Clifton Suspension Bridge - Location 08Contributor:
Energy Source: Vibration
Specific Location: At the beginning of the suspended bridge segment, Clifton side, logger is positioned on the metal support connecting the lower railing and to the chains
Data Duration: 03m 40s
Data Frequency: 2048 Hz
Abstract: The data was collected from 10 locations on the suspended segment of the Clifton Suspension Bridge. The suspended segment is in no contact with the land and the relative displacement between the ends of this section to the fixed pillars is visible, in excess of 10 mm. Generally, the vibration observed occurs in relatively short (few seconds) of transients as an effect of the cars passing by as well as entering and leaving the bridge segment. The peak acceleration levels are fairly small, in the region of 50-250 mg, depending on the location. In the frequency spectrum, there seem to be a main peak around 15 Hz, a slightly lower peak in the region of 38-40 Hz. There are some small local maxima at higher frequencies, in the region of 200 Hz as well but these are significantly less than the low frequency components. As the vibrations are not sustained by exponentially decay in time, the magnitude of these peaks vary. The maximum amplitudes are in the region of 10-50 mg depending on the location. The vibration magnitudes appear to be smallest in the middle of the suspended bridge segment and largest closest to the ends. The smaller metal structures, such as the metal cables connecting the lower railing (the ones support the road surface) to the chains, or the protective mesh along the sidewalk could potentially offer better energy harvesting locations.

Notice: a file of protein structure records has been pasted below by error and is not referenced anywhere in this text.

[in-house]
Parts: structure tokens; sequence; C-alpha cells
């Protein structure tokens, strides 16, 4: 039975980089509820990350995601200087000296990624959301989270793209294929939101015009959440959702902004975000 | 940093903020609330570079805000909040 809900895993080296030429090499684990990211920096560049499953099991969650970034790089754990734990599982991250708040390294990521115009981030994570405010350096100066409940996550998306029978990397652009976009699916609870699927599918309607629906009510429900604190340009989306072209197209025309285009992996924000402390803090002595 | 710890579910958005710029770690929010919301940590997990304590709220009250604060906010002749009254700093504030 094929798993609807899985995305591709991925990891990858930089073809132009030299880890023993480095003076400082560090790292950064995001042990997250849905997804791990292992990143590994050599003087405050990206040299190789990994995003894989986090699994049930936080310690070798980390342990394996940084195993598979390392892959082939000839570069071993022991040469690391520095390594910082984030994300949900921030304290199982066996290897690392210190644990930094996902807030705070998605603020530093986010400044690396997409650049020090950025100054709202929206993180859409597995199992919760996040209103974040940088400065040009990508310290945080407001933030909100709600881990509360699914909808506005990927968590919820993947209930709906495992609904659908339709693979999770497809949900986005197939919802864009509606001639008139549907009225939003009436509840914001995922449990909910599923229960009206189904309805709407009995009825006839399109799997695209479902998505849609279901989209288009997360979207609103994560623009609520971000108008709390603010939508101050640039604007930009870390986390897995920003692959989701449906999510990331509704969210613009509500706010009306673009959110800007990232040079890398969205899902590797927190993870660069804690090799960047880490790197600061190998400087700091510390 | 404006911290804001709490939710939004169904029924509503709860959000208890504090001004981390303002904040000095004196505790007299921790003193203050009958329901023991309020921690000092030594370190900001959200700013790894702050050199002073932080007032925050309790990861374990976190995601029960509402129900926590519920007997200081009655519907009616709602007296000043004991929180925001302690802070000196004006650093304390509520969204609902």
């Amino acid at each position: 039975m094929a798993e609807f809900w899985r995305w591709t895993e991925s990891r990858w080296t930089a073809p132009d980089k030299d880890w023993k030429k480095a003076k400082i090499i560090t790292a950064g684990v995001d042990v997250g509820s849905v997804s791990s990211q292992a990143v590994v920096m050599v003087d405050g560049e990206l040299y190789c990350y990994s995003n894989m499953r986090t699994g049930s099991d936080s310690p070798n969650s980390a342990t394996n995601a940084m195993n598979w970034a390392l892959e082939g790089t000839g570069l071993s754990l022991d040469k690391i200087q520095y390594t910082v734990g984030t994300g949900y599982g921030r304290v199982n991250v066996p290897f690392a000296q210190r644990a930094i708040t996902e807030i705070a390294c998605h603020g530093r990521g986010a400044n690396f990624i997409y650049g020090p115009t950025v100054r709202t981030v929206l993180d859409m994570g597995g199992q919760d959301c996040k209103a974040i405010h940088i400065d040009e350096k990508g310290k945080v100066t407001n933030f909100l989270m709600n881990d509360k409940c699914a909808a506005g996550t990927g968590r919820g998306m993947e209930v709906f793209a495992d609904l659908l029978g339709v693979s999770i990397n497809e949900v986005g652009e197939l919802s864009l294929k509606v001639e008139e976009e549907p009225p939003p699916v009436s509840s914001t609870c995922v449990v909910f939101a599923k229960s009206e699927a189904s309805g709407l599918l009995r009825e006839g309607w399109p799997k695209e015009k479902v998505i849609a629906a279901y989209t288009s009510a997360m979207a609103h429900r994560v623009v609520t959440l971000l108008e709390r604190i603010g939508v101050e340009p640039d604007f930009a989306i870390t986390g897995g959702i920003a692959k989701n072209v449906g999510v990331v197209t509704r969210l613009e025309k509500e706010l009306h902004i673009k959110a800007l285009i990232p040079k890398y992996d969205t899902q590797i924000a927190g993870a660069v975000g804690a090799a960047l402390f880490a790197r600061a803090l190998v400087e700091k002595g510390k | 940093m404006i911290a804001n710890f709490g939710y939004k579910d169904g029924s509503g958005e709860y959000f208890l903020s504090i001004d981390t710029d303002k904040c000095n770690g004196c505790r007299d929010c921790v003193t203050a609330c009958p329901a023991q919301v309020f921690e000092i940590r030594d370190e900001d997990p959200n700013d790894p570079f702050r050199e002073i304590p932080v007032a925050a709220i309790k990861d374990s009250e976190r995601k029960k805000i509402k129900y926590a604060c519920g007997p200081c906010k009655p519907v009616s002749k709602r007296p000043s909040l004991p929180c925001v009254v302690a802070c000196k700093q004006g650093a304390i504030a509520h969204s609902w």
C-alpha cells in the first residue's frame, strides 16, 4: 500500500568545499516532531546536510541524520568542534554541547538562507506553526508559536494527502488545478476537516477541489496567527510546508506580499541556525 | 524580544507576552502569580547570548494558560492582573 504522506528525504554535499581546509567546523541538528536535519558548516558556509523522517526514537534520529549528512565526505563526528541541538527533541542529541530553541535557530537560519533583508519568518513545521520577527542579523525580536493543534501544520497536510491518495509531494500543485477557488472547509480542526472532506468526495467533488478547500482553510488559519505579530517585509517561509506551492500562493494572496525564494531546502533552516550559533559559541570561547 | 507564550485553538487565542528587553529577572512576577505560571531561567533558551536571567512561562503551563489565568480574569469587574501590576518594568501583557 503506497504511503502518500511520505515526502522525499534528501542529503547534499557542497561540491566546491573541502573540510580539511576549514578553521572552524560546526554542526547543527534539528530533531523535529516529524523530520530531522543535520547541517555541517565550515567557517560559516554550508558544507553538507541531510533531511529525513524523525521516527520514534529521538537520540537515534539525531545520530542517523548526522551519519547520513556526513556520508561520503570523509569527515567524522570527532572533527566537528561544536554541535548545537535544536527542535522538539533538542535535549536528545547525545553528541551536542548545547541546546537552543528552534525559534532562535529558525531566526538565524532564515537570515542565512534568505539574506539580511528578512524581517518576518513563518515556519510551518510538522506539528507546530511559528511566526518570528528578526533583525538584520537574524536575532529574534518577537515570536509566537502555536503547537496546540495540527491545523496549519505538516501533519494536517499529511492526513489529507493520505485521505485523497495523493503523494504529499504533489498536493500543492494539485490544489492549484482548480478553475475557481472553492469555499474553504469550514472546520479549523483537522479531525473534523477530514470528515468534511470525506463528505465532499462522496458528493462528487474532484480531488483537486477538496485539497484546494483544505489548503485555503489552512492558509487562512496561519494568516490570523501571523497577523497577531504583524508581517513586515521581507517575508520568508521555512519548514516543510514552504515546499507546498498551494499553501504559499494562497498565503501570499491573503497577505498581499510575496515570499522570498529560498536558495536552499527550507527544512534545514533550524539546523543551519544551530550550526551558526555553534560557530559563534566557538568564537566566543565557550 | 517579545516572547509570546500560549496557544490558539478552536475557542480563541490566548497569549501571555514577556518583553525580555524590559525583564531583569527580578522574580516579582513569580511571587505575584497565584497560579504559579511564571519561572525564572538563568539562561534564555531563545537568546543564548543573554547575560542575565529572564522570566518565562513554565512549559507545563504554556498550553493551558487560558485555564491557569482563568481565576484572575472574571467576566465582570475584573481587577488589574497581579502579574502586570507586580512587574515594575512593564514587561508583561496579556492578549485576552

Acknowledgement: If you use this data, please:
- acknowledge 'University of Bristol/University of Southampton, "Next Generation Energy-Harvesting Electronics: Holistic Approach" [online]. Available: http://www.holistic.ecs.soton.ac.uk/',
- specify that the data was "Downloaded via The EH Network Data Repository (http://eh-network.org/data)".
Link to Further Information and Analysis: http://www.holistic.ecs.soton.ac.uk/data/suspension_08/data.php
YouTube Video of FFT: http://youtu.be/DrLK0s1gHpU